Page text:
Students are being sheltered in the local shops after the school day in the gang violence-stricken areas of London.
A school in the capital has ordered Ubers for students who are considered the most vulnerable as school leaders try to tackle the flood of violent crime among youth, the Times reported.
It comes after five deadly stab wounds on the city's streets in just six days, including a 16-year-old in Tulse Hill, a 15-year-old in Bellingham, a 17-year-old in West Hampstead, and another 17-year-old. old outside the metro station Clapham South.
Her death has increased the total number of murders in London this year to 119. Many have involved students.
At Harris Boys Academy East Dulwich, students are encouraged to use "safe havens" on their way home if they feel vulnerable. These are local shops where a staff member has been trained by the police and closes the premises as needed.
The program was originally launched after the death of Lewisham student Jimmy Mizen, 16, in 2008.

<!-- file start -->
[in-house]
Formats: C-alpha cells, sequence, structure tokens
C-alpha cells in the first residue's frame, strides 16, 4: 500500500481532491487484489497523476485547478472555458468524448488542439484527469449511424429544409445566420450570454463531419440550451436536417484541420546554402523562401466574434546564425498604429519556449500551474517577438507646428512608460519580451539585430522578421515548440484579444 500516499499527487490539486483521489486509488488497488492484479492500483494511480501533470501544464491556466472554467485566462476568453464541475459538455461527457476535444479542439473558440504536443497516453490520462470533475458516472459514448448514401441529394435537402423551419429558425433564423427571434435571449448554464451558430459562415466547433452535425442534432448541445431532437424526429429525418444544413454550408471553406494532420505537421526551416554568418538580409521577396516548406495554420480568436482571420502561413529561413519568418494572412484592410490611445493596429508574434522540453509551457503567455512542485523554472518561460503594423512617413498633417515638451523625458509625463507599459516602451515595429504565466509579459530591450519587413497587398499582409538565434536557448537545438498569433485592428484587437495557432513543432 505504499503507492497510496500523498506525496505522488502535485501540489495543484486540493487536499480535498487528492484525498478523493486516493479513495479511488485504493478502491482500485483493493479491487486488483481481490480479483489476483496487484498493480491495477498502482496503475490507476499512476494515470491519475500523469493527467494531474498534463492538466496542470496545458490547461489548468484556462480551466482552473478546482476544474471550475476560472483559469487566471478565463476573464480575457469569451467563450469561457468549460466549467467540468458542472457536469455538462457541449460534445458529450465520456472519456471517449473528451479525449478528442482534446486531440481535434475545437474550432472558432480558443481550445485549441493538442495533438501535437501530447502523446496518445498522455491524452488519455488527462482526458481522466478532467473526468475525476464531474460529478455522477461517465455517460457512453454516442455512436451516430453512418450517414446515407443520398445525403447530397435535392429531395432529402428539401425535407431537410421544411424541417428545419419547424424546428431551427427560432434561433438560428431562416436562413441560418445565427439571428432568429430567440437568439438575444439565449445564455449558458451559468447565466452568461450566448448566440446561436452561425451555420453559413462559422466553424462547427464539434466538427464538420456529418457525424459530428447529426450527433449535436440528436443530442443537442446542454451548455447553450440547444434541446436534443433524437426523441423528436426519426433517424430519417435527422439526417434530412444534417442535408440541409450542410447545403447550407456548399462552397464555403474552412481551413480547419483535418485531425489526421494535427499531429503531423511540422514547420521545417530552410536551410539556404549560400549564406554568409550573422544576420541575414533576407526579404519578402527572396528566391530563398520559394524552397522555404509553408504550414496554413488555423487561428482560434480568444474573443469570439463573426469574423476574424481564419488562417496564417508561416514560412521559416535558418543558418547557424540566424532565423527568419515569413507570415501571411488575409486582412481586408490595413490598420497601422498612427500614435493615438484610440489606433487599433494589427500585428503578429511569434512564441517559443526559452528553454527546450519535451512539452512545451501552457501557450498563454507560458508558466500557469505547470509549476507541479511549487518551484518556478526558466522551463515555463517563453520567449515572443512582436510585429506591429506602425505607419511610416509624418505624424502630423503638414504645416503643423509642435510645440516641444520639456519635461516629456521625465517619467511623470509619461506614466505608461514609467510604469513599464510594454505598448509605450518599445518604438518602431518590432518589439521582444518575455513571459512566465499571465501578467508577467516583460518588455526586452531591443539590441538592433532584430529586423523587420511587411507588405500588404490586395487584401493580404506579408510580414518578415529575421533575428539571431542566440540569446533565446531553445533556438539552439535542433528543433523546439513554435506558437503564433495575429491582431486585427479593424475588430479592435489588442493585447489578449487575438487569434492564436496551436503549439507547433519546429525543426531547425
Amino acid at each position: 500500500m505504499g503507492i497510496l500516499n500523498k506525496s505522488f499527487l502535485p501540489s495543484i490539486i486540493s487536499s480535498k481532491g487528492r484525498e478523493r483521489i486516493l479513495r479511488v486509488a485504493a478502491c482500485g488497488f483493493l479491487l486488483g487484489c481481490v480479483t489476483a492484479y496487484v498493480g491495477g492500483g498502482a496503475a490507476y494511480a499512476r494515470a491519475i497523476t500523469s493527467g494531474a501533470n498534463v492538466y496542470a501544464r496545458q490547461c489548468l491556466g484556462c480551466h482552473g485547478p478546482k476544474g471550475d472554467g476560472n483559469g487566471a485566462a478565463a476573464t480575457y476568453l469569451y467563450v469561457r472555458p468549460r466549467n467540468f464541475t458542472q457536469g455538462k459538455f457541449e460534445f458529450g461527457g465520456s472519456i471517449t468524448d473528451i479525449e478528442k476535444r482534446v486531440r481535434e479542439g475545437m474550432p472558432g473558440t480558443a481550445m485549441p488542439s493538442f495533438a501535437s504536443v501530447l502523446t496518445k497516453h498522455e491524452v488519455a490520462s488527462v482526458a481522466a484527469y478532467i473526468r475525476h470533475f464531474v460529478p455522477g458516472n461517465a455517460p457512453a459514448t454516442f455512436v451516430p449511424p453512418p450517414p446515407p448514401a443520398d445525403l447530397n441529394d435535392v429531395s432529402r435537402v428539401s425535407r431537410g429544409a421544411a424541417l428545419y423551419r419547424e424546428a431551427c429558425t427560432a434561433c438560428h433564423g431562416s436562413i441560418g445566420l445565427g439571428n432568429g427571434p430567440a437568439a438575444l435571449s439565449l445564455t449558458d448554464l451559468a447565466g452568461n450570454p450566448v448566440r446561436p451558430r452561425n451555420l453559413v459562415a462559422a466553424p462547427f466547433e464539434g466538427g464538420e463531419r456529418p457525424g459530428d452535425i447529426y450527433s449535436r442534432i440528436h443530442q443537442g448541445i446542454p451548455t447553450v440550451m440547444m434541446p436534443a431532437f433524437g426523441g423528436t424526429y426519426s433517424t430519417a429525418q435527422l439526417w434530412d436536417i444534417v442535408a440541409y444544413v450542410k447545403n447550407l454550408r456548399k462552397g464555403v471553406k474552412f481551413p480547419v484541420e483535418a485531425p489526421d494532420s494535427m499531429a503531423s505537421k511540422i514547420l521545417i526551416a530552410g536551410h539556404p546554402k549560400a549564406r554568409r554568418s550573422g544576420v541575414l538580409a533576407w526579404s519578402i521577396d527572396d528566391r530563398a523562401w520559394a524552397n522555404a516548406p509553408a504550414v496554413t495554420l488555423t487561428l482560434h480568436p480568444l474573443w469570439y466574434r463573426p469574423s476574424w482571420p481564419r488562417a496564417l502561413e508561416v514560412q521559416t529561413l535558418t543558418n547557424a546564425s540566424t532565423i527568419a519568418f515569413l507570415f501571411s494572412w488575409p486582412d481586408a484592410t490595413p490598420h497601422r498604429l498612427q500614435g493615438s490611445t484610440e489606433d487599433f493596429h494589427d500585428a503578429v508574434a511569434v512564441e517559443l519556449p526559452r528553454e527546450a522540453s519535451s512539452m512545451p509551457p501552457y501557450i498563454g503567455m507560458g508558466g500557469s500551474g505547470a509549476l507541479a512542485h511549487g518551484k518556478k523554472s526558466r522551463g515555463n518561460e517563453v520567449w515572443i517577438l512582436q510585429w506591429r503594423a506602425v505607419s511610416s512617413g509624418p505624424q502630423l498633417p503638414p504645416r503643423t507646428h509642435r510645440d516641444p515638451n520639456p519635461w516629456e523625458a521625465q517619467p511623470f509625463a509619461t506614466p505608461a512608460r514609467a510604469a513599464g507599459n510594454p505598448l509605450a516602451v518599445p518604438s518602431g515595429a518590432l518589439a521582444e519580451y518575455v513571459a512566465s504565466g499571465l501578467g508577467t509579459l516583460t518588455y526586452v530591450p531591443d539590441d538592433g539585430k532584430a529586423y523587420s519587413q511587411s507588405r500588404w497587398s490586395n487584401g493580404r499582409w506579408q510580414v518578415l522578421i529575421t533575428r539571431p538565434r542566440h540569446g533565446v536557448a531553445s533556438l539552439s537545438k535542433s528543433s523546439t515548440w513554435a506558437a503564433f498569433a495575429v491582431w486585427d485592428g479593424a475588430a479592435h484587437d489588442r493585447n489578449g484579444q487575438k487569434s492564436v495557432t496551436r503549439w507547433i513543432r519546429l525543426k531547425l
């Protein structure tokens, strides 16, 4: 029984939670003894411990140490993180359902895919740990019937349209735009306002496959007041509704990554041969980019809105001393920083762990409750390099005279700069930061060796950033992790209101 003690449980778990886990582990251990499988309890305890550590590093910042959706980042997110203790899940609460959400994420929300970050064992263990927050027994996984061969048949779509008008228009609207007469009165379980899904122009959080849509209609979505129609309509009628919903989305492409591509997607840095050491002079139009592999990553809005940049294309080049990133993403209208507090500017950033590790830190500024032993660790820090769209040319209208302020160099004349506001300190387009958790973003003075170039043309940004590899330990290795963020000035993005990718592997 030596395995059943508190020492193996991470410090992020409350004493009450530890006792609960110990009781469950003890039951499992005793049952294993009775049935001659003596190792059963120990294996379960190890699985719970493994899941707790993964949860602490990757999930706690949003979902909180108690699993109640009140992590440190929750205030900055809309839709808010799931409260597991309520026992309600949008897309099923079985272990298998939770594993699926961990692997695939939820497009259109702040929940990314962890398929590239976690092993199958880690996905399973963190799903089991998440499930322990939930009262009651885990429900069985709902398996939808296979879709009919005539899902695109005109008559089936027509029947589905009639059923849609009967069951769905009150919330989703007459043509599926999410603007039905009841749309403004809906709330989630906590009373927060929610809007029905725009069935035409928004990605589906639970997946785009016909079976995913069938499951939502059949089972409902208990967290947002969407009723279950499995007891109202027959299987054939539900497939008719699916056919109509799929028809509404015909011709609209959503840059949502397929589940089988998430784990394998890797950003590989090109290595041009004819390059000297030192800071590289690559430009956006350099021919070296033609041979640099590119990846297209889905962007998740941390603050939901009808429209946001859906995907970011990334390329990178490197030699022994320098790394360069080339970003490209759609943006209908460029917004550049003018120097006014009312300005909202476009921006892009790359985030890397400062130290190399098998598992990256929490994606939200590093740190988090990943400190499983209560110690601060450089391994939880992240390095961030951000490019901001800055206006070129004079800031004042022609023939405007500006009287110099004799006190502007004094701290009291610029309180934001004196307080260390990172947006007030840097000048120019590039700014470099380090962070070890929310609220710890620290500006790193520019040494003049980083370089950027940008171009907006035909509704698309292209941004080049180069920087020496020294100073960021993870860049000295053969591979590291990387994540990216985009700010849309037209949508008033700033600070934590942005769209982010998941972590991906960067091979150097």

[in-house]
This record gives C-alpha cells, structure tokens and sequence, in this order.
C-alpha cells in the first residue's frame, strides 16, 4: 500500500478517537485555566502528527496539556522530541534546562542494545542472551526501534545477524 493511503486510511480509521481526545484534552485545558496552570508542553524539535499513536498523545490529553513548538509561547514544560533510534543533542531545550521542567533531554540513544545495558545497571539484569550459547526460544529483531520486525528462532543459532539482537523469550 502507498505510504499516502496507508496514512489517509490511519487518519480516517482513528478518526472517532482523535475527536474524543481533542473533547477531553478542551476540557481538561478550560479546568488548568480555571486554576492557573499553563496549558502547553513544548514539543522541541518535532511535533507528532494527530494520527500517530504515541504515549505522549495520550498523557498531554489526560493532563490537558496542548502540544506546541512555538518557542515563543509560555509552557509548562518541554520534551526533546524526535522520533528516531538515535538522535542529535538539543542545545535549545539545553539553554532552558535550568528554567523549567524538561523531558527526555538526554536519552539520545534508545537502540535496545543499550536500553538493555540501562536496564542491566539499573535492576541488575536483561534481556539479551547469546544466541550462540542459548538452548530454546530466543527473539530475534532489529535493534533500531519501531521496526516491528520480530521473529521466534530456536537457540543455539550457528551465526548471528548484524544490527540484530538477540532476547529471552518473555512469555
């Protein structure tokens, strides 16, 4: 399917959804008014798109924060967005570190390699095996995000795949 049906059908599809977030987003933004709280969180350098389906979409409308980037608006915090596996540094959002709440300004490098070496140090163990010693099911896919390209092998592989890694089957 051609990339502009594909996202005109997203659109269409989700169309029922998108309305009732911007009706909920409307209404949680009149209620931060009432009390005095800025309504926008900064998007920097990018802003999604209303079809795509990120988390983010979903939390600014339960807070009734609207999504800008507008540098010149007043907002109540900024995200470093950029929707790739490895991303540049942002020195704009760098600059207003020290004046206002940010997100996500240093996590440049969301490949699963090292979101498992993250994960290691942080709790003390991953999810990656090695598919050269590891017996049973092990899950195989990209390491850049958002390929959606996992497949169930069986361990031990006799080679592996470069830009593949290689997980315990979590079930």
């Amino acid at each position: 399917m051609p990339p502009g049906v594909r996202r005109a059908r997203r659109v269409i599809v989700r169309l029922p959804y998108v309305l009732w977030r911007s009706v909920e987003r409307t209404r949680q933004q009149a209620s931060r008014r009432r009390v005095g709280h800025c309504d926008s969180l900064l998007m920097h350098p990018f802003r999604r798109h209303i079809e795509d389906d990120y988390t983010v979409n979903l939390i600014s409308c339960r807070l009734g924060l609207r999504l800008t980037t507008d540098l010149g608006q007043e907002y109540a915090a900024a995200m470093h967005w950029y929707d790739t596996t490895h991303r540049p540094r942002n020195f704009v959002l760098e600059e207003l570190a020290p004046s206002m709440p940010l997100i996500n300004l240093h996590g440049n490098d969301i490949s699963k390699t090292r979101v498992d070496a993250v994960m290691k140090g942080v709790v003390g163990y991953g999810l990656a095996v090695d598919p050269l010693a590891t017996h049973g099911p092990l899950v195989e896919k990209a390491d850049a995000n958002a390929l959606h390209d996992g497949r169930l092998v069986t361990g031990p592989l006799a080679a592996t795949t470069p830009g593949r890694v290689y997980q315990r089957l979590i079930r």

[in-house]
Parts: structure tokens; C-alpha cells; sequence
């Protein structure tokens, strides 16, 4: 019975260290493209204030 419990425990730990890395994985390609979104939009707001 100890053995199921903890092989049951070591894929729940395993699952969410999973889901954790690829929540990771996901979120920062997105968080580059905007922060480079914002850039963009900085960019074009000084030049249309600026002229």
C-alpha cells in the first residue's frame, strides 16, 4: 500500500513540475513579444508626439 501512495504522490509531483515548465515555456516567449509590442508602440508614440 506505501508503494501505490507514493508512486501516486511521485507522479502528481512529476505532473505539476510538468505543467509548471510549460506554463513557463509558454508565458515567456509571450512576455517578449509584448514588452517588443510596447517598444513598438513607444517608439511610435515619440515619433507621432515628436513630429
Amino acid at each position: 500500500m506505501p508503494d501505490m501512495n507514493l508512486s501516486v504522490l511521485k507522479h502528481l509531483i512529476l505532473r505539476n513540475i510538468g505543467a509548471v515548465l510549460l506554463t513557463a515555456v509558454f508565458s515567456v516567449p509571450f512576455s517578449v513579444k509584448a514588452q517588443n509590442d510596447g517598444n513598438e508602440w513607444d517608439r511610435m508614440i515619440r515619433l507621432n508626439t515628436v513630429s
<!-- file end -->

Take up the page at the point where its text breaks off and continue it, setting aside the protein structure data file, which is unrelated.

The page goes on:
A police officer regularly informs the school's staff about surrounding gangs and their areas of influence so that vulnerable students can be identified, according to The Times.
Chris Everitt, headmaster, told the newspaper, "We have to tackle this head. We can not shy away from knowing that the students are at risk.
"If they come through the school gates, they can leave that behind, but they have to go out again. We want to give them the best possible chance not to get involved in gangs. "
Boys at school are often given workshops and lessons about the behavior of gangs to keep them from doing so.
Mr. Everitt added, "Children are told how much money they can make through drug trafficking, hundreds of pounds per time, to buy the coaches they want.
"They do not understand the consequences of being committed, obsessed and exploited by the gangs. That's the way it is."
In West London, the headmaster of the Hurlingham Academy is known to cycle through the streets near the school to get around with loitering students.
At the Thomas Tallis School in Greenwich, there is a student diversion system where teachers patrol local businesses.